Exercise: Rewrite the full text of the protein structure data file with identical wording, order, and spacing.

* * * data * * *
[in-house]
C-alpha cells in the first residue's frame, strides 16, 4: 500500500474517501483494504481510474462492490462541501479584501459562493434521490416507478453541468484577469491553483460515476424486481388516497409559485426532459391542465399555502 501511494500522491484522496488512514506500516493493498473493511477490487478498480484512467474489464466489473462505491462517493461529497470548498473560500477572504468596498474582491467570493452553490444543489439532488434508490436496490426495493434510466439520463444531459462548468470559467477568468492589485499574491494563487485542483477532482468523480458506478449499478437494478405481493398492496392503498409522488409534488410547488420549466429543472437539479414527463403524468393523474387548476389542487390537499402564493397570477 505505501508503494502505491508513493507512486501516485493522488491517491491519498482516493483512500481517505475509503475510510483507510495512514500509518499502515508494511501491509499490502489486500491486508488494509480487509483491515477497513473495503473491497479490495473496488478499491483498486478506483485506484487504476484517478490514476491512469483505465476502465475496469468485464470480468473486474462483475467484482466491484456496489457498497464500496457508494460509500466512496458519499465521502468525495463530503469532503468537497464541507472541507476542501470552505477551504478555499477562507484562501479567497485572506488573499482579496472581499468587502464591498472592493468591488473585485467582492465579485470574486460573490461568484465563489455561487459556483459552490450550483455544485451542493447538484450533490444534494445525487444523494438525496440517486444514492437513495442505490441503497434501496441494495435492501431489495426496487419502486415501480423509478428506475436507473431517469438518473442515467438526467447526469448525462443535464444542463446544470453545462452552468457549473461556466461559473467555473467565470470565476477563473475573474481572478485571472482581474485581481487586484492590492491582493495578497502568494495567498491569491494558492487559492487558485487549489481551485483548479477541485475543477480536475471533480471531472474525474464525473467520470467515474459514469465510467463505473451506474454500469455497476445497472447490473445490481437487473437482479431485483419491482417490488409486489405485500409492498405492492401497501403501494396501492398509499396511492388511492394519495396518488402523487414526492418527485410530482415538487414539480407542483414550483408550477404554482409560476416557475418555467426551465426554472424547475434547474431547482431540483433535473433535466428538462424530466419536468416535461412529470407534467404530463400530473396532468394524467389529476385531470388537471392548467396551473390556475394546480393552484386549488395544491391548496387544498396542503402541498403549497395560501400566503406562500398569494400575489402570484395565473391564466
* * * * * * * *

[in-house]
C-alpha cells in the first residue's frame, strides 16, 4: 500500500474517501483494504481510474462492490462541501479584501459562493434521490416507478453541468484577469491553483460515476424486481388516497409559485426532459391542465399555502 501511494500522491484522496488512514506500516493493498473493511477490487478498480484512467474489464466489473462505491462517493461529497470548498473560500477572504468596498474582491467570493452553490444543489439532488434508490436496490426495493434510466439520463444531459462548468470559467477568468492589485499574491494563487485542483477532482468523480458506478449499478437494478405481493398492496392503498409522488409534488410547488420549466429543472437539479414527463403524468393523474387548476389542487390537499402564493397570477 505505501508503494502505491508513493507512486501516485493522488491517491491519498482516493483512500481517505475509503475510510483507510495512514500509518499502515508494511501491509499490502489486500491486508488494509480487509483491515477497513473495503473491497479490495473496488478499491483498486478506483485506484487504476484517478490514476491512469483505465476502465475496469468485464470480468473486474462483475467484482466491484456496489457498497464500496457508494460509500466512496458519499465521502468525495463530503469532503468537497464541507472541507476542501470552505477551504478555499477562507484562501479567497485572506488573499482579496472581499468587502464591498472592493468591488473585485467582492465579485470574486460573490461568484465563489455561487459556483459552490450550483455544485451542493447538484450533490444534494445525487444523494438525496440517486444514492437513495442505490441503497434501496441494495435492501431489495426496487419502486415501480423509478428506475436507473431517469438518473442515467438526467447526469448525462443535464444542463446544470453545462452552468457549473461556466461559473467555473467565470470565476477563473475573474481572478485571472482581474485581481487586484492590492491582493495578497502568494495567498491569491494558492487559492487558485487549489481551485483548479477541485475543477480536475471533480471531472474525474464525473467520470467515474459514469465510467463505473451506474454500469455497476445497472447490473445490481437487473437482479431485483419491482417490488409486489405485500409492498405492492401497501403501494396501492398509499396511492388511492394519495396518488402523487414526492418527485410530482415538487414539480407542483414550483408550477404554482409560476416557475418555467426551465426554472424547475434547474431547482431540483433535473433535466428538462424530466419536468416535461412529470407534467404530463400530473396532468394524467389529476385531470388537471392548467396551473390556475394546480393552484386549488395544491391548496387544498396542503402541498403549497395560501400566503406562500398569494400575489402570484395565473391564466